Game Show Network didn’t always live by that simple mantra, and, as a result, most of us who did contribute to their past aren’t part of their present. But a few, led by its current president and one-time sales czar John Zaccario, are, and it is this team that is giving the world a show called BLANK SLATE, which will be hosted by Mario Lopez and premiere at 6 PM as a Monday-Friday strip tonight. BROADWAY WORLD’s Michael Major, leaning heavily on the network’s press release, describes it as follows:
Based on the board game by USAopoly and in the comedic game show format, BLANK SLATE is a fun and funny game show where thinking alike, in the form of matching answers to clever fill-in-the blank questions, can win you big bucks. Each team of two friends will be paired with a comedian guest, and the teams accumulate points by matching their teammates, with a bonus if any player matches America’s top answer.
The celebrities switch teams in round two, and in round three the trailing team picks the comedian partner they believe will help them win. The winning team moves on to the bonus round where they can pick a comedian to match on each question. If the team gets three matches, they walk away with $10,000.
That sure sounds like a whole lot of other stuff you’ve probably already seen, and, again, that’s not by accident. GSN’s most successful recent series was a near-copycat of its ubiquitously rerun FAMILY FEUD called AMERICA SAYS!, which tweaked FEUD’s format only slightly and toned down the current iteration’s overly suggestive material. It ran five seasons and produced more than enough episodes to sister company Sony to syndicate and achieve national ratings on a par with newly produced episodes of other shows that have the FOX station group as its backbone.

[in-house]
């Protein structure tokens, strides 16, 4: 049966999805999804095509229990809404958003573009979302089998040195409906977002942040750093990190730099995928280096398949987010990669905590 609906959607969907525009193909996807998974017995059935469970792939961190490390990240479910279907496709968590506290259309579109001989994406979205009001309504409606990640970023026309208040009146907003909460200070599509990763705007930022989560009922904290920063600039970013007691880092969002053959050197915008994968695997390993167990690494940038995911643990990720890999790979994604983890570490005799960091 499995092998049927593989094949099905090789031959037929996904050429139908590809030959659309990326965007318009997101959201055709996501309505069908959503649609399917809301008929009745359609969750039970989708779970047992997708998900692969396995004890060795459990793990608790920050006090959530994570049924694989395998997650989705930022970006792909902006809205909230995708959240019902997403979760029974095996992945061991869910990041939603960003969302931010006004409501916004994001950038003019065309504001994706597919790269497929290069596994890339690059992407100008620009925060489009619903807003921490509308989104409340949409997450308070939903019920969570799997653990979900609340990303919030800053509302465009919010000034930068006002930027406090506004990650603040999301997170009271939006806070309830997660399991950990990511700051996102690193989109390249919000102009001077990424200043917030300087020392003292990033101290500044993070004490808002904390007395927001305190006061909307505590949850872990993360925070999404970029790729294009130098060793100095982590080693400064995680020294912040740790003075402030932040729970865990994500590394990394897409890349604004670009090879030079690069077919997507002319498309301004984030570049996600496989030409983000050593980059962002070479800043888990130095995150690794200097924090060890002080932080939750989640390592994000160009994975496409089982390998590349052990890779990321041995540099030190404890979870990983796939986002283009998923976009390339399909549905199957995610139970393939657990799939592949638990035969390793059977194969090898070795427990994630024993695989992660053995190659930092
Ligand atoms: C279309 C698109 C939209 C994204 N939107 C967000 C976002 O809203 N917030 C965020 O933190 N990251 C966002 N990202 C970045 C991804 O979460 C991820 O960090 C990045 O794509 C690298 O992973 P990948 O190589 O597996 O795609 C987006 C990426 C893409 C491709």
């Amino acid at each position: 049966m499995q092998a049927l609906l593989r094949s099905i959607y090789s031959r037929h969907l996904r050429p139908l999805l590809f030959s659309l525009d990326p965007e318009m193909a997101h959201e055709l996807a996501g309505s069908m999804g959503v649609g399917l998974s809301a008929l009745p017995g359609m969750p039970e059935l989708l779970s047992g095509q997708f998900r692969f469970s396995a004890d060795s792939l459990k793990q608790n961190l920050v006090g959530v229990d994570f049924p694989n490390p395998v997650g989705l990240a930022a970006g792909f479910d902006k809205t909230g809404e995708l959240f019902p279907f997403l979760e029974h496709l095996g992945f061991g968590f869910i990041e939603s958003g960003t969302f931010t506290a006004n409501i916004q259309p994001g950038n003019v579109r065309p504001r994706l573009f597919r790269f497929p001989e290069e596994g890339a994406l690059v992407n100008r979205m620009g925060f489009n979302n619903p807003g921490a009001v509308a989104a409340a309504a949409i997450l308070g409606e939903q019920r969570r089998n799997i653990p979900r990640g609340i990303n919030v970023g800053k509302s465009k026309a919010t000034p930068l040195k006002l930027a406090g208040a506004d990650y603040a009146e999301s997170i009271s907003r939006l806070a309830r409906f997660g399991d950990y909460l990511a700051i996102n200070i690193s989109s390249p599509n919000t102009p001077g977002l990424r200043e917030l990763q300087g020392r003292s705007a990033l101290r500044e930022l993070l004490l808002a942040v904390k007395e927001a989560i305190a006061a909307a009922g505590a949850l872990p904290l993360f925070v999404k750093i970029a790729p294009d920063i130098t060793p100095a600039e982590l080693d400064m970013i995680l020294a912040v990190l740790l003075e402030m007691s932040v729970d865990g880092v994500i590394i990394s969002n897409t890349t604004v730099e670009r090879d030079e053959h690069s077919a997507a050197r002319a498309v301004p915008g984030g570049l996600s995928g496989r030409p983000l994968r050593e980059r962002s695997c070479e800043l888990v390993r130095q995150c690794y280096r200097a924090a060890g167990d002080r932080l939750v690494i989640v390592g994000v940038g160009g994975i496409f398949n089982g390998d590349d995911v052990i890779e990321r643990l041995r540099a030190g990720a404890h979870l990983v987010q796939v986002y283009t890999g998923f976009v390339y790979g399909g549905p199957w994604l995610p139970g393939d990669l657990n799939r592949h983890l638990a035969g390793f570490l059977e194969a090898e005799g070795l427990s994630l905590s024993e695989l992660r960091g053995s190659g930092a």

BLANK SLATE is unquestionably reminiscent of MATCH GAME, but perhaps not the one most familiar to you. Indeed, the brief clip that Lopez has been showing on various daytime talk shows he’s been making guest apperances on sure looks a LOT like the ORIGINAL format of the show from the 1960s, right down to the more subdued and less glitzy look that the show had long before the likes of Richard Dawson, Brett Somers and “boobs” entered the picture. Most people don’t remember that version; indeed, its only exposure in this century was part of a 50th anniversary salute to the franchise that yours truly produced. But those early, rare episodes, in glorious black and white, were as well-viewed as the more popular 70s-era shows. And that earlier version ran on network TV practically as long as that 70s hit did.